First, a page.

In response to the considerable sociological issues, pollution, traffic, climate change risks, and political influences, the government of Indonesia has recently announced plans to relocate the country’s political capital to the more sparsely inhabited island of Borneo (Figure 1), potentially within the eastern Kalimantan region (Ritter, 2019; Watts, 2019). This move is estimated to cost nearly $33 billion (US), and could signal a new wave of forced relocation or development in tropical areas across the world due to environmental collapse (Thiede and Gray, 2017; Lyons, 2019). This initiative, though made in the good faith of relieving Jakarta of its human burden, could mean that the negative factors driving poor sustainability on Java could be transferred from Jakarta to Borneo, especially during the early stages of moving the capital. We argue that Indonesia’s announcement to relocate their political capital is one of the first examples of government sanctioned, systematic, tractable, mass migration expected to occur in the modern Anthropocene.

The island of Borneo has one of the largest remaining forested areas in Southeast Asia and is considered to be a global biodiversity hotspot (Myers et al., 2000). In fact, Borneo has played a key role in the development of the theoretical bases of evolution. For instance, biogeographer Alfred Russel Wallace proposed his first admission of evolution, the Sarawak Law, after his expedition to the Sarawak region in Borneo during the mid 1800s (Wallace, 1855; van Wyhe, 2016). Furthermore, Borneo has high rates of endemism, with over 700 endemic species of vertebrates alone existing on the island (Myers et al., 2000).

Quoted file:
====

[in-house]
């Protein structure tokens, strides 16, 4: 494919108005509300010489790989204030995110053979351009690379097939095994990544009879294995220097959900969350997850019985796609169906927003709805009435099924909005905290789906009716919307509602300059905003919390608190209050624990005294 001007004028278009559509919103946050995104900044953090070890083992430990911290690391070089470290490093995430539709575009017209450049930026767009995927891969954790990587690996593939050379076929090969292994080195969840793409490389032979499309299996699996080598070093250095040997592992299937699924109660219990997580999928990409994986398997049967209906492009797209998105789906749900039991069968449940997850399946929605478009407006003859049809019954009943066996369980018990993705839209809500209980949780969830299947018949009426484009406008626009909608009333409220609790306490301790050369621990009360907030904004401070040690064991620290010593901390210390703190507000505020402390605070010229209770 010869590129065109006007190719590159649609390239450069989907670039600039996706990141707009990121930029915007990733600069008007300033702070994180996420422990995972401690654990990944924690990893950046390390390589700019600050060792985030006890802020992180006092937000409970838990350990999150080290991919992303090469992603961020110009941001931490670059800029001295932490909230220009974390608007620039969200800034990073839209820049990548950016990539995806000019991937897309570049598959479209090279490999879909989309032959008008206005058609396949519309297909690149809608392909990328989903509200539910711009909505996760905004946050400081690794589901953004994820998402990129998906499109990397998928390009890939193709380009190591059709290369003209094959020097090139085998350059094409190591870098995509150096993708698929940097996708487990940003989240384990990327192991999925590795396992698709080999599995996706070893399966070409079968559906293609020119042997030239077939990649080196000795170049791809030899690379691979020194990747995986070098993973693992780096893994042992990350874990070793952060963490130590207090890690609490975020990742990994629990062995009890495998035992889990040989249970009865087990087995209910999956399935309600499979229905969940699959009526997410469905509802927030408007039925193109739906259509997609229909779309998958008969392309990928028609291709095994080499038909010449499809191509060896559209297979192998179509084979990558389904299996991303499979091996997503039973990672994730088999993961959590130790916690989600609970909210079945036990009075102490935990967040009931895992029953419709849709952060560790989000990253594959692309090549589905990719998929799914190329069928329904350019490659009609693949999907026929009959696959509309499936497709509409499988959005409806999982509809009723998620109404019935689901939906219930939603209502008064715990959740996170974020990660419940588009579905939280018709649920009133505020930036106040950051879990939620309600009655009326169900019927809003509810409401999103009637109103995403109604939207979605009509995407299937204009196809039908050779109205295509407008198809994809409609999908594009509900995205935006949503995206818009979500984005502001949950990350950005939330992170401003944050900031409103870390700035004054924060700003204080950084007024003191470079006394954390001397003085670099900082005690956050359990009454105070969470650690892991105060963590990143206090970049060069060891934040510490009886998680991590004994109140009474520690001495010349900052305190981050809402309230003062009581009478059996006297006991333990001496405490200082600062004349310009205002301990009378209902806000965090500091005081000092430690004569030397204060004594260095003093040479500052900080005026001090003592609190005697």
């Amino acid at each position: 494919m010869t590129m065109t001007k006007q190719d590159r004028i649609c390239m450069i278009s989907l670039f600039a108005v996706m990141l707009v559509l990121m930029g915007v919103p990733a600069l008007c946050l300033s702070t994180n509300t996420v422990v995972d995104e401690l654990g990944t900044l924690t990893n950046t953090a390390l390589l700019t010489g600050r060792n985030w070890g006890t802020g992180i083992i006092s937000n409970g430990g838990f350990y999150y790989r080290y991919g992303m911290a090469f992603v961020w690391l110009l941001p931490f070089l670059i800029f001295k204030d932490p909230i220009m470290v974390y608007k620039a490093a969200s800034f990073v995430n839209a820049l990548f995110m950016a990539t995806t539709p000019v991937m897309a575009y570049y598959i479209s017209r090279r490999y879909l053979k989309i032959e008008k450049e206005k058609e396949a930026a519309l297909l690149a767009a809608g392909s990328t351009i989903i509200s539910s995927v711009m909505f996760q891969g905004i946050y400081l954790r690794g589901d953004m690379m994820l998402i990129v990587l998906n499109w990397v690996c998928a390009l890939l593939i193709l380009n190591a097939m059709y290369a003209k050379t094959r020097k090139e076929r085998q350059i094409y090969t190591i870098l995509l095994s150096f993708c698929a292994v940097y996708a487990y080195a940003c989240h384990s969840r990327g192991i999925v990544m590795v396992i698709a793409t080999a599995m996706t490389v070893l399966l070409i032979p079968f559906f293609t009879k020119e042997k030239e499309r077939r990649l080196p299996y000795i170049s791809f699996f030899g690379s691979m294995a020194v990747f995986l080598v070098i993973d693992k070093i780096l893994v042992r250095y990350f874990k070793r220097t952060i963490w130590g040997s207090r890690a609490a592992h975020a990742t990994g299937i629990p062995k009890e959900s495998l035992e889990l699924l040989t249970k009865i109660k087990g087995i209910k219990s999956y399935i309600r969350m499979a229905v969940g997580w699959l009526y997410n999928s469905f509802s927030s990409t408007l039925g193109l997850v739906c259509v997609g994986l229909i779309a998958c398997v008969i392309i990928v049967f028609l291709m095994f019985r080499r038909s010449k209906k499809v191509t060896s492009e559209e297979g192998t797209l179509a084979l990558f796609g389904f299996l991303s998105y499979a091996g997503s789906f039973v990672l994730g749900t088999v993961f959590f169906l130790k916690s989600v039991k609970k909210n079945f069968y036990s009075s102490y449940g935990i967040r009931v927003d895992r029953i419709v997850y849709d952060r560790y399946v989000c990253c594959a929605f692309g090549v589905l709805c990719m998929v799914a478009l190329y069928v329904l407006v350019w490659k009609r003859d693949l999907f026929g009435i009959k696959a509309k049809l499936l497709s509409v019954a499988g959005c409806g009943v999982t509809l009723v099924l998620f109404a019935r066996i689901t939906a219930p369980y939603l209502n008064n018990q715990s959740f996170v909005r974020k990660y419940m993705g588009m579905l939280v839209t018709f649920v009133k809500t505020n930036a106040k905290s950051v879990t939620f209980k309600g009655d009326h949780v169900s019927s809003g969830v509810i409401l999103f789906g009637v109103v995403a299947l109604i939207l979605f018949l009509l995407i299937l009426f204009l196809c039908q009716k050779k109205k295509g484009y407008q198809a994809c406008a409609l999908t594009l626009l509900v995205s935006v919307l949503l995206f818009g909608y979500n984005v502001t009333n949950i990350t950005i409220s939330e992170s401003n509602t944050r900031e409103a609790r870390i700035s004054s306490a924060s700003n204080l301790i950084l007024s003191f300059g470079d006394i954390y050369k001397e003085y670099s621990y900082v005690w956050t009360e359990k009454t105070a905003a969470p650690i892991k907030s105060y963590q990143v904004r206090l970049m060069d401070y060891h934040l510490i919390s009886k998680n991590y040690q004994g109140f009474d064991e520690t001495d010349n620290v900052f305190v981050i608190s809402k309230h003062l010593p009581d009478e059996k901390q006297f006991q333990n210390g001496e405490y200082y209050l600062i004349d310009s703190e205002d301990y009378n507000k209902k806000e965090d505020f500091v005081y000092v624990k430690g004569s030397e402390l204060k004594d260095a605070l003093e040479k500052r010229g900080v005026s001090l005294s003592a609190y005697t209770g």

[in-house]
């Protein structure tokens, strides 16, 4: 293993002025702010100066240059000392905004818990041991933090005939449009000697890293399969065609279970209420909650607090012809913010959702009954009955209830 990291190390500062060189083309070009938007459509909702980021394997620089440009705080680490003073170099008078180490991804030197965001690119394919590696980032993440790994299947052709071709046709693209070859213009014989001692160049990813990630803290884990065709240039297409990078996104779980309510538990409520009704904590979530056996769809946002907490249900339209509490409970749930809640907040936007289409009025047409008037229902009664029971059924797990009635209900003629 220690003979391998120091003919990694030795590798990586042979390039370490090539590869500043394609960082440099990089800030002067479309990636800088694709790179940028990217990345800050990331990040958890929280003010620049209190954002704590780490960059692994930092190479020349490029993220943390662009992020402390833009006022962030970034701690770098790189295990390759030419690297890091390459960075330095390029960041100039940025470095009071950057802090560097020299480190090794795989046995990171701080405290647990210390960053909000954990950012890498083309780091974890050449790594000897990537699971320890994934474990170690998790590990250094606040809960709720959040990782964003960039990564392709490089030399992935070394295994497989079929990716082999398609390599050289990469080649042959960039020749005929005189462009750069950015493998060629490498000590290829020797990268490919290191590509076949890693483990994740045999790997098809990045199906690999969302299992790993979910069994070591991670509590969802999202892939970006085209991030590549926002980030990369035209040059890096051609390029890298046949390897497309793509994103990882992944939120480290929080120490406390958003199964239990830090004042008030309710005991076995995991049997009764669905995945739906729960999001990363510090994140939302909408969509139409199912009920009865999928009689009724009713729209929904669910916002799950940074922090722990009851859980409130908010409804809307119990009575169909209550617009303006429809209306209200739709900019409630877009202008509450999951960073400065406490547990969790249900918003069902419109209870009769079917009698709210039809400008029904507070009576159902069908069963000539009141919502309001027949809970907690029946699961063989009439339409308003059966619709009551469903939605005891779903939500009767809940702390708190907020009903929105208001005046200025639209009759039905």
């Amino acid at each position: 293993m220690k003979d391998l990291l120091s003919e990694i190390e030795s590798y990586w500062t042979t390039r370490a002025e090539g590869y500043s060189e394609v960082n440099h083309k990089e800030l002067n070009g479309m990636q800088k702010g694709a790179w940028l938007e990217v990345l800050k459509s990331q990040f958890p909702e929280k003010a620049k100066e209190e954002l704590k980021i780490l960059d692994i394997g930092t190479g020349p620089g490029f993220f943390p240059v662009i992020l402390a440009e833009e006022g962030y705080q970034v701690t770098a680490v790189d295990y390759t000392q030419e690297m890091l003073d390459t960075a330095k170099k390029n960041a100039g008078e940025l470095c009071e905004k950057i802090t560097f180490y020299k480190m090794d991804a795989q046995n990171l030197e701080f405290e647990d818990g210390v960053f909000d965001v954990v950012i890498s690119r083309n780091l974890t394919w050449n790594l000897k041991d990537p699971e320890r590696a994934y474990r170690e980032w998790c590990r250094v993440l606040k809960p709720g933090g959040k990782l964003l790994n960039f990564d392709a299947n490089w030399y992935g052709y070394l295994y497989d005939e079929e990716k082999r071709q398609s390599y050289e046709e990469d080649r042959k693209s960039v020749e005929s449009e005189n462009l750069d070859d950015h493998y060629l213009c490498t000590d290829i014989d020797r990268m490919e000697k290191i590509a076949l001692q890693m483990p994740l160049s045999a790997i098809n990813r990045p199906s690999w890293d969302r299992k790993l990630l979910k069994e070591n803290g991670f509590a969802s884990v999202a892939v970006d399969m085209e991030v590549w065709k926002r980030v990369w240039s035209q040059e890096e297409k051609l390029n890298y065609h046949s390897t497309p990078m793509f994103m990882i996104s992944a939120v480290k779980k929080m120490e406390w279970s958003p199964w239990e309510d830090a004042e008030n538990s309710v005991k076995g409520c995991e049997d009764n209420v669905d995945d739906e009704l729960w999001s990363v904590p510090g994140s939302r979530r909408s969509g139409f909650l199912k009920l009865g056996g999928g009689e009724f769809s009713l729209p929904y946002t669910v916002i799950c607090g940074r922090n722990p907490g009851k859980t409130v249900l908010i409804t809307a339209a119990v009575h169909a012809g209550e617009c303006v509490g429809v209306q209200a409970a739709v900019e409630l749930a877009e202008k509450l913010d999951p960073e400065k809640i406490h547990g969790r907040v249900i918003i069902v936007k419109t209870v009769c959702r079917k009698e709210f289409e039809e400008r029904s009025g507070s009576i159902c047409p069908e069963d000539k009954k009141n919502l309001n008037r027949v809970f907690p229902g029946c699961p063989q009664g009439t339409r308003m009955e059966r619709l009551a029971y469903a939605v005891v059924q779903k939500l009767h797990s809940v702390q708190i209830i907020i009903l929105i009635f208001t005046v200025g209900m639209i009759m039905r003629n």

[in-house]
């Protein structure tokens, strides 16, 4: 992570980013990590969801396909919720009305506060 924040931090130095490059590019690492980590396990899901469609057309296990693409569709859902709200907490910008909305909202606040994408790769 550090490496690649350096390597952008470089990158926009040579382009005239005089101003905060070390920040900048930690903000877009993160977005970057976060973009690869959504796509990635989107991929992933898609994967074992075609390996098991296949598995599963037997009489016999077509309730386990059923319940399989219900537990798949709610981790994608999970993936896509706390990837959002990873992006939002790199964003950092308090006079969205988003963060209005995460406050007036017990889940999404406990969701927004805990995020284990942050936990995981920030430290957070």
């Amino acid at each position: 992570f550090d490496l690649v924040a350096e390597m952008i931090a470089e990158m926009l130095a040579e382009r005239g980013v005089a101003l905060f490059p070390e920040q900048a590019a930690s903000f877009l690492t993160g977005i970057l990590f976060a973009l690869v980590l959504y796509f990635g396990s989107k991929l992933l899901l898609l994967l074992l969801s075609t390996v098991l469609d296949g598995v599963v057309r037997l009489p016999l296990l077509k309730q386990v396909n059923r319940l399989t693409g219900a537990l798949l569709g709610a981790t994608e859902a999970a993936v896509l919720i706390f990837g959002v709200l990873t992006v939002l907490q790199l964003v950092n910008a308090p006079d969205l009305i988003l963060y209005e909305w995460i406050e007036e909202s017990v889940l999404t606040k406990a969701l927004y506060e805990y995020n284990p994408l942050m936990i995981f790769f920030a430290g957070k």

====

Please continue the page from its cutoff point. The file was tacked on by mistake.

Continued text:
Despite its ecological importance, ∼30% of Borneo has been deforested in the last 50 years, with primary forests being the most heavily affected (Margono et al., 2014; Higginbottom et al., 2019). Indeed, Indonesia has struggled to reduce forest degradation in Borneo caused principally by infrastructure expansion, logging, commercial agriculture (e.g., oil palm and wood-pulp), mining, and wildfires associated to recent droughts (Gaveau et al., 2016; Edwards et al., 2020). In 2019 alone Borneo suffered a loss of more than 9,400 km2 of forests and agricultural land (Suroyo and Diela, 2019). In an economic sense, this corresponds to roughly 0.5% of the country’s gross domestic product (Suroyo and Diela, 2019). This loss also comes just 4 years after the extreme fires of 2015 in Indonesia, which burned an area larger than the state of Vermont in the United States, or more than twice the size of London, in the United Kingdom, and Tokyo, in Japan, combined (The World Bank, 2016). The effects of these fires also lead to more than 100,000 premature human deaths (Edwards et al., 2020).